Film poster for "Manzanar Diverted: When Water Becomes Dust" with illustration of mountains, grassland and dirt.
Film poster for "Manzanar Diverted: When Water Becomes Dust" with illustration of mountains, grassland and dirt.
Intergenerational women from Native American, Japanese American and rancher communities form an unexpected alliance to defend their land and water from Los Angeles


Regular price $129.00


Screened at 28 film festivals worldwide | BEST DOCUMENTARY - San Diego Asian Film Festival | HONORABLE MENTION - CAAMFEST and Milwaukee Film Festival

Asian American, Native American & Indigenous History • California Water & Environmental History • Diversity & Inclusion • Sustainability & STEM • Women’s Studies • Climate Change

Date of Completion: 2021 (festival cut) and 2022 (broadcast version) | Run Time: 84 and 52 minutes​​ | Language: English with English & Spanish subtitles | Captions: Yes | Includes: Transcript | Director: Ann Kaneko | Producers: Jin Yoo-Kim & Ann Kaneko

An inspired and poetic portrait of a place and its people, MANZANAR, DIVERTED: WHEN WATER BECOMES DUST follows intergenerational women from three communities who defend their land, their history and their culture from the insatiable thirst of Los Angeles. In this fresh retelling of the LA water story, Native Americans, Japanese-American WWII incarcerees and environmentalists form an unexpected alliance to preserve Payahuunadü (Owens Valley), “the land of flowing water.” Featuring breathtaking photography and immersive soundscapes, the film recounts more than 150 years of history, showing how this distant valley is inextricably tied to the city of Los Angeles. It reveals the forced removals of the Nüümü (Paiute) and the Newe (Shoshone) who were marched out of the Valley in the 1860s by the US Army, and the Japanese Americans who were brought here from their West Coast homes and incarcerated in a World War II concentration camp. Water lured outsiders in and continues to fuel the greed which has sucked this once lush place dry.

Educational Media Reviews Online | Allen Reichert, Electronic Access Librarian, Otterbein University
HIGHLY RECOMMENDED "This film does a great job of listening to the voices of the Paiute and Japanese Americans that lived in or were impacted by their time in the valley."

University of California, Los Angeles | Renee Tajima-Peña, Professor, Asian American Studies, and Documentary Filmmaker
“Brings together a broad range of communities, whose stories of forced removal and colonization link them together….I know of no other film that takes on this ambitious task, tying together these varied strands of history into a single, commanding narrative.

University of California, Santa Cruz | Karen Tei Yamashita, Professor Emerita, Literature, and Author, Letters to Memory
“Complicates and extends our history, taking us back in time to the displacement of other peoples, and resituates our story within the deeper and broader history of Southern California and the American Southwest.”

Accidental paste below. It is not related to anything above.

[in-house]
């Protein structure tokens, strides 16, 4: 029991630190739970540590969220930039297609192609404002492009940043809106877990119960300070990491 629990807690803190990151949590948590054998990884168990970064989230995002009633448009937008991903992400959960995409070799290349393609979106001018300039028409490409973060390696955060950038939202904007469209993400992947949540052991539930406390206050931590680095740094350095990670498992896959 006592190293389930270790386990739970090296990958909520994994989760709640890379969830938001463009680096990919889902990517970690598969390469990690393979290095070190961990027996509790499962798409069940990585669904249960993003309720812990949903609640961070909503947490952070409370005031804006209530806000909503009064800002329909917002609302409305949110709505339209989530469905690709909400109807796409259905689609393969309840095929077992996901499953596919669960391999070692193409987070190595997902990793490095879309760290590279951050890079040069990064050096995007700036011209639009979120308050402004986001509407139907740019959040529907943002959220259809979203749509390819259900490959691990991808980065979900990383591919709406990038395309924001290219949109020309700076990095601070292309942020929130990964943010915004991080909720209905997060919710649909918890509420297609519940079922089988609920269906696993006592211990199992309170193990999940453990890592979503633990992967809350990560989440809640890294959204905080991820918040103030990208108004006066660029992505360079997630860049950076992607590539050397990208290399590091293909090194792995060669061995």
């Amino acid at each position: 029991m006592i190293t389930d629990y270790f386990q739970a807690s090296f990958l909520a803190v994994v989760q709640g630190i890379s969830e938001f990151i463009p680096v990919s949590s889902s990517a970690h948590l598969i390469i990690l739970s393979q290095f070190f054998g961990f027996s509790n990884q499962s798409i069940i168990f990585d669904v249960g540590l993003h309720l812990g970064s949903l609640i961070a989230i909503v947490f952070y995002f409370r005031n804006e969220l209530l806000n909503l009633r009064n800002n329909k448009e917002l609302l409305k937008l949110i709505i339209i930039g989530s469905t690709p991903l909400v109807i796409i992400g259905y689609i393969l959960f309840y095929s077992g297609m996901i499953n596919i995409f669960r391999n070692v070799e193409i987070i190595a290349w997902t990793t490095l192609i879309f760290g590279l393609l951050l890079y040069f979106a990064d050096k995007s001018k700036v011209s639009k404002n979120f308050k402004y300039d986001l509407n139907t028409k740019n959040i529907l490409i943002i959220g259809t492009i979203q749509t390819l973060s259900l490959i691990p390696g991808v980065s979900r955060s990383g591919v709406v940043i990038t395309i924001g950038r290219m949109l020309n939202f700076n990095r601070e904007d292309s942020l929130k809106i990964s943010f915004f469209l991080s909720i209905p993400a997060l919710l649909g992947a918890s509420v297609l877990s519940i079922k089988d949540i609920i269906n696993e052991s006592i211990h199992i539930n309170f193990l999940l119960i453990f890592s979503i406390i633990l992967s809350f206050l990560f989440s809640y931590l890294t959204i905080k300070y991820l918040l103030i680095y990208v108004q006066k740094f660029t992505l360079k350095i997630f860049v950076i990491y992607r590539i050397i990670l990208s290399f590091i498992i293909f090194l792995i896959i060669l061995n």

Pomona College | Char Miller, W.M. Keck Professor of Environmental Analysis and History
“A penetrating analysis of the historical and contemporary debates swirling around the Eastern Sierra’s most vital resource—water.”

University of California, Santa Barbara | David N. Pellow, Dehlsen Chair of Environmental Studies, and author of What is Critical Environmental Justice?
“A moving presentation of the complexities and inspiring possibilities of the intertwined struggles for racial and environmental justice.”

University of California, Santa Barbara | Janet Walker, Professor, Film and Media Studies
“This is a gorgeous cinematic work: fully intersectional, fully ecocentric, and eminently just.”

University of California, Riverside | Catherine Gudis, Associate Professor of History and Director, Public History Program
“The film sharply critiques the forms of state violence and racial injustice that have created the environmentally degraded landscape of Payahuunadü/Owens Valley…The project makes abundantly clear the ways in which race and capital together have shaped fundamentally inequitable patterns of global development.”

“A fascinating documentary looking at Los Angeles' fraught history of how it gets its water sources..”

Best Documentary | San Diego Asian Film Festival
Asian Voices Award | Portland Film Festival (Oregon Premiere)
Special Jury Award for Editing | LA Asian Pacific Film Festival (LA Premiere and Opening Night Film)
Honorable Mention | CAAMFEST (West Coast Premiere, Centerpiece Film)
Honorable Mention | Milwaukee Film Festival (Wisconsin Premiere)
Best Music Score nomination | IDA Documentary Awards


Big Sky Documentary Film Festival, 2021, (Documentary Competition, Closing Weekend Film)
One Earth Film Festival (Midwest Premiere)
DOXA Film Festival (Canada Premiere)
DC International Film Festival (East Coast Premiere)
Middlebury New Filmmakers Festival (Vermont Premiere)
Black Star International Film Festival (African Premiere)
Buffalo International Film Festival (New York State Premiere)
All Living Things Environmental Film Festival (Asian Premiere)
OC Film Fiesta
New Orleans Film Festival
Hawaii International Film Festival
Red Nation Film Festival
Toronto Reel Asian Film Festival
Colorado Dragon Boat Film Festival
Idyllwild International Festival of Cinema
Mammoth Film Festival
New Orleans Film Festival
ReFrame Film Festival
Seattle Asian American Film Festival
Santa Fe Film Festival
Gifts for the River Film Festival
The Martha’s Vineyard Film Festival
Harlem International Film Festival